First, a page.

January can be a brutal month in our parts an poleward locations throughout the world. How sweet it is for many when a few days thaw and milder sunshine rolls in. How thankful we should be when the winds are light and not chilling us to the bone. How sparkling and white the landscape can be. How gray and dark the mood can be. It’s a month that scares some while others love its potential fury.
Enjoy some of the WEATHER LORE saying below. Maybe you can relate to them?
- A wet January, a wet spring.
- If grass do grow in January, it will grow for the rest of the year barely.
- (St. Paul’s Day – Jan. 25th). If Saint Paul’s Day be fair and clear, it will bring a happy year; But if by chance it should rain, it will make there all kinds of grain. And if the clouds make dark the sky, then animals and birds this year shall die; If blustery winds do blow aloft, then wars shall trouble the realm oft.
QUOTES INVOLVING JANUARY.
- Slow as molasses in January.
- “January is here, with eyes that keenly glow,
A frost-mailed warrior
striding a shadowy steed of snow.”
- Edgar Fawcett
- “The shortest day has passed, and whatever nastiness of weather we may look forward to in January and February, at least we notice that the days are getting longer. Minute by minute they lengthen out. It takes some weeks before we become aware of the change. It is imperceptible even as the growth of a child, as you watch it day by day, until the moment comes when with a start of delighted surprise we realize that we can stay out of doors in a
twilight lasting for another quarter of a precious hour.”
- Vita Sackville-West
- “January is the quietest month in the garden. … But just because it looks quiet doesn’t mean that nothing is happening. The soil, open to the sky, absorbs the pure rainfall while microorganisms convert tilled-under fodder into usable nutrients for the next crop of plants. The feasting earthworms tunnel along, aerating the soil and preparing it to welcome the seeds and bare roots to come.”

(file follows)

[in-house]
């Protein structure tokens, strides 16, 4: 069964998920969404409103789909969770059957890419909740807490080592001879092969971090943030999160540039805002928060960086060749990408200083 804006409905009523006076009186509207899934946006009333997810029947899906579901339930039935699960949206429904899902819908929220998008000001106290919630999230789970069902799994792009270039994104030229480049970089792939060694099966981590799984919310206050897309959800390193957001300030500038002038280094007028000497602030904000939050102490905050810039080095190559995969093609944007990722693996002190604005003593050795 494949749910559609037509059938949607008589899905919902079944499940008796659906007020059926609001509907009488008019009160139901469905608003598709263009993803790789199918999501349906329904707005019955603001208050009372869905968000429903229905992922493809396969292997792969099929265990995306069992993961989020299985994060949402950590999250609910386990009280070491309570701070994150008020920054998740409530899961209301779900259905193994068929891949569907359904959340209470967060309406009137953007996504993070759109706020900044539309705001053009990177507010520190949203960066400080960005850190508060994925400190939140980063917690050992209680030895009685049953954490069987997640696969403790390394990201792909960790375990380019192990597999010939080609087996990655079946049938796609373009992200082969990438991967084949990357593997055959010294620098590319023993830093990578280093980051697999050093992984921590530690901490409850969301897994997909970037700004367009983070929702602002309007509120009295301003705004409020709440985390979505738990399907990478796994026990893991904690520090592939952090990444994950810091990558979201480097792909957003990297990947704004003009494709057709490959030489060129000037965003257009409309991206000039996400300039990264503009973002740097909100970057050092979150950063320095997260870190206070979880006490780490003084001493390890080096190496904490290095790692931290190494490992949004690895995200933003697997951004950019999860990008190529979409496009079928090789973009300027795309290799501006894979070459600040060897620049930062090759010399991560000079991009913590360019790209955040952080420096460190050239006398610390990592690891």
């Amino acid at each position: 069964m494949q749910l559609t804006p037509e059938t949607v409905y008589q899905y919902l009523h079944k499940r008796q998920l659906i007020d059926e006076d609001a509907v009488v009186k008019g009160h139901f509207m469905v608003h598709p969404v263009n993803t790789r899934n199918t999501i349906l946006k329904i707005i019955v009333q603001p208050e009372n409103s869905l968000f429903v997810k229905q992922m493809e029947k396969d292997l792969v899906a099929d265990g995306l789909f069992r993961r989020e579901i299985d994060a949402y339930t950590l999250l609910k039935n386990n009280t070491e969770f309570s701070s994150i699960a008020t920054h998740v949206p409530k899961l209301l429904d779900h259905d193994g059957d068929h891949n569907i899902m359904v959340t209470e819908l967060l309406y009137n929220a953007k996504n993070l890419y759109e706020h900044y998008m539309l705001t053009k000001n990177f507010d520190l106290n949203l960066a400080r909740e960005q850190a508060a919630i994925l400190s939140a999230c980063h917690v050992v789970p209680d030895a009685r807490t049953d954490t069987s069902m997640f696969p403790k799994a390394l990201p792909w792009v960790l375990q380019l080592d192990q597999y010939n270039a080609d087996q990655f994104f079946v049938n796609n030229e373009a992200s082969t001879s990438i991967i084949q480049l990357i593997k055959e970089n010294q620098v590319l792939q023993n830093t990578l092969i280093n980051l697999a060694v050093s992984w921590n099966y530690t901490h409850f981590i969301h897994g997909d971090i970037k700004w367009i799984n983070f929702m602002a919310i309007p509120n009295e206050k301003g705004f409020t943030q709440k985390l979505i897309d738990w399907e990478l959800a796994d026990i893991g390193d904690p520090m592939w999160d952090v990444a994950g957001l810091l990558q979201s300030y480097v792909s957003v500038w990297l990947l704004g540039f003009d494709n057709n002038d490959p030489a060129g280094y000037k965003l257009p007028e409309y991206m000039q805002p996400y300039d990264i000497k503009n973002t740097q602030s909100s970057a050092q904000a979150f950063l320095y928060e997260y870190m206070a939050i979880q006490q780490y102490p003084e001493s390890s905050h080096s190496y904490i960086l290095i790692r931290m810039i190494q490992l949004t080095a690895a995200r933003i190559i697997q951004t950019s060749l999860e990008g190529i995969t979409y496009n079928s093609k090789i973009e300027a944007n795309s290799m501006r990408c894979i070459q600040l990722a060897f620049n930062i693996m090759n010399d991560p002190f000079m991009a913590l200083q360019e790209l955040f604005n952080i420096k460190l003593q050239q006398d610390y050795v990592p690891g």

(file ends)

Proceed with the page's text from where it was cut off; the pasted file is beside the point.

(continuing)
- Rosalie Muller Wright, Editor of Sunset Magazine, 1/99
- “There are two seasonal diversions that can ease the bite of any winter. One is the January thaw. The other is the seed catalogues.”
- Hal Borland
- “Bare branches of each tree
on this chilly January morn
look so cold so forlorn.
Gray skies dip ever so low
left from yesterday’s dusting of snow.
Yet in the heart of each tree
waiting for each who wait to see
new life as warm sun and breeze will blow,
like magic, unlock springs sap to flow,
buds, new leaves, then blooms will grow.”
- Nelda Hartmann, January Morn
- “January, month of empty pockets! … let us endure this evil month, anxious as a theatrical producer’s forehead.”
- “Little January
Tapped at my door today.
And said, “Put on your winter wraps,
And come outdoors to play.”
Is always full of fun;
Until the set of sun.
Will stay a month with me
And we will have such jolly times -
Just come along and see.”
- Winifred C. Marshall, January
- “You’d be so lean, that blast of January
Would blow you through and through. Now, my fair’st friend,
I would I had some flowers o’ the spring that might
Become your time of day.”
- William Shakespeare, The Winter’s Tale, Act IV Scene 4
- “It is deep January. The sky is hard. The stalks are firmly rooted in ice.”
- Wallace Stevens, No Possum, No Sop, No Taters
- “Every man should be born again on the first day of January. Start with a fresh page. Take up one hole more in the buckle if necessary, or let down one, according to circumstances; but on the first day of January let every man gird himself once more, with his face to the front, and take no interest in the things that were and are past.”
- Henry Ward Beecher
- “January brings the snow,
Makes our feet and fingers glow.”
- Sara Coleridge, Pretty Lessons in Verse
- “In January
it’s so nice
on the sliding ice
to sip hot chicken soup with rice.
- Maurice Sendak, In January
- “Come, ye cold winds, at January’s call,
On whistling wings, and with white flakes bestrew
- John Ruskin
- “January opens
The box of the year
And brings out days
That are bright and clear
And brings out days
That are cold and grey
And shouts, “Come see
What I brought today!”
- Leland B. Jacobs, January
This post was written by Tony Schumacher on January 3, 2012